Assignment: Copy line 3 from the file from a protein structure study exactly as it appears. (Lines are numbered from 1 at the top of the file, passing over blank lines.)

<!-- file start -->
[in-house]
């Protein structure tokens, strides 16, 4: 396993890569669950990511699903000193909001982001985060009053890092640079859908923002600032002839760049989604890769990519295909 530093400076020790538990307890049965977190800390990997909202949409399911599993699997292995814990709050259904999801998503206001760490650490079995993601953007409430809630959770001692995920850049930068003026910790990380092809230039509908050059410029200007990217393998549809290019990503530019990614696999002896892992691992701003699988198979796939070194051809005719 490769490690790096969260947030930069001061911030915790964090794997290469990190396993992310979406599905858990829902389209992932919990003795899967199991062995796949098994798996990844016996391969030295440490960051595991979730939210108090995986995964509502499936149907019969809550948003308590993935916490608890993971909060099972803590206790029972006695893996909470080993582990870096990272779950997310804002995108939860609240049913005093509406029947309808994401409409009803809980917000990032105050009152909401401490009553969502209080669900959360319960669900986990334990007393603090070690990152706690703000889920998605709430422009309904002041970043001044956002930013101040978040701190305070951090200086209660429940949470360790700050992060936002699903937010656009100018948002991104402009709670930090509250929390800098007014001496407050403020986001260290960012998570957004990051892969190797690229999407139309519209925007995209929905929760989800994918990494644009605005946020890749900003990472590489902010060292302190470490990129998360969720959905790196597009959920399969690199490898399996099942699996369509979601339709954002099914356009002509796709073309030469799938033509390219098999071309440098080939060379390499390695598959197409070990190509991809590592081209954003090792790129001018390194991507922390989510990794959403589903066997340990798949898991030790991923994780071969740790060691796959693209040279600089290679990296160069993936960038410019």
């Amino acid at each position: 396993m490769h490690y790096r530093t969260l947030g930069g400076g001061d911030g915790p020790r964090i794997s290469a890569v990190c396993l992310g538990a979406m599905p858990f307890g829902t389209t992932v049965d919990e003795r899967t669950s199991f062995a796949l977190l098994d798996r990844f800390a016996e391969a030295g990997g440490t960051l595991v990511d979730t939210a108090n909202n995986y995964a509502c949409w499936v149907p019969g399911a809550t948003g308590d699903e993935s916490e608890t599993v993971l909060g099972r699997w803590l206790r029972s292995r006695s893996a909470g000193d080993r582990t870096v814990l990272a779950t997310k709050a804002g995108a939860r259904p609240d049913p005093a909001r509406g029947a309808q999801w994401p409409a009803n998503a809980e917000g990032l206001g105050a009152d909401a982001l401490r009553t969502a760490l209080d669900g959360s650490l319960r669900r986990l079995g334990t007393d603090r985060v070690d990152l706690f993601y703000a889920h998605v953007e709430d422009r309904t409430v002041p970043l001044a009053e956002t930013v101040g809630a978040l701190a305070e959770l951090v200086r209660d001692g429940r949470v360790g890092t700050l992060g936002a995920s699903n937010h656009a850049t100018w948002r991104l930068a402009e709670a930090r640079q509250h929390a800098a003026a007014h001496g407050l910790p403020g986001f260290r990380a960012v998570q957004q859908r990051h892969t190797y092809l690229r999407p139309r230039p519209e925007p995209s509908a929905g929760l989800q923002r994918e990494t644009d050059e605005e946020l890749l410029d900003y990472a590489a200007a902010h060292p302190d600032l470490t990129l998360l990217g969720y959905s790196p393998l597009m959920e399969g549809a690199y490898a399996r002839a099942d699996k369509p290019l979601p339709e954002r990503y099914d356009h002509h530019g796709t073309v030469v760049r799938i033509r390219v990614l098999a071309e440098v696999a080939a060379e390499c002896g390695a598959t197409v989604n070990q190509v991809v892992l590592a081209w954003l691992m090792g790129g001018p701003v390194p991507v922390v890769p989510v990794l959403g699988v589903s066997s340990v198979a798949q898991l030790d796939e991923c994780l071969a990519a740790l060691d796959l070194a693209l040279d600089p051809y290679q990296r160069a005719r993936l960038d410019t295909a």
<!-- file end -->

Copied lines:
């Amino acid at each position: 396993m490769h490690y790096r530093t969260l947030g930069g400076g001061d911030g915790p020790r964090i794997s290469a890569v990190c396993l992310g538990a979406m599905p858990f307890g829902t389209t992932v049965d919990e003795r899967t669950s199991f062995a796949l977190l098994d798996r990844f800390a016996e391969a030295g990997g440490t960051l595991v990511d979730t939210a108090n909202n995986y995964a509502c949409w499936v149907p019969g399911a809550t948003g308590d699903e993935s916490e608890t599993v993971l909060g099972r699997w803590l206790r029972s292995r006695s893996a909470g000193d080993r582990t870096v814990l990272a779950t997310k709050a804002g995108a939860r259904p609240d049913p005093a909001r509406g029947a309808q999801w994401p409409a009803n998503a809980e917000g990032l206001g105050a009152d909401a982001l401490r009553t969502a760490l209080d669900g959360s650490l319960r669900r986990l079995g334990t007393d603090r985060v070690d990152l706690f993601y703000a889920h998605v953007e709430d422009r309904t409430v002041p970043l001044a009053e956002t930013v101040g809630a978040l701190a305070e959770l951090v200086r209660d001692g429940r949470v360790g890092t700050l992060g936002a995920s699903n937010h656009a850049t100018w948002r991104l930068a402009e709670a930090r640079q509250h929390a800098a003026a007014h001496g407050l910790p403020g986001f260290r990380a960012v998570q957004q859908r990051h892969t190797y092809l690229r999407p139309r230039p519209e925007p995209s509908a929905g929760l989800q923002r994918e990494t644009d050059e605005e946020l890749l410029d900003y990472a590489a200007a902010h060292p302190d600032l470490t990129l998360l990217g969720y959905s790196p393998l597009m959920e399969g549809a690199y490898a399996r002839a099942d699996k369509p290019l979601p339709e954002r990503y099914d356009h002509h530019g796709t073309v030469v760049r799938i033509r390219v990614l098999a071309e440098v696999a080939a060379e390499c002896g390695a598959t197409v989604n070990q190509v991809v892992l590592a081209w954003l691992m090792g790129g001018p701003v390194p991507v922390v890769p989510v990794l959403g699988v589903s066997s340990v198979a798949q898991l030790d796939e991923c994780l071969a990519a740790l060691d796959l070194a693209l040279d600089p051809y290679q990296r160069a005719r993936l960038d410019t295909a």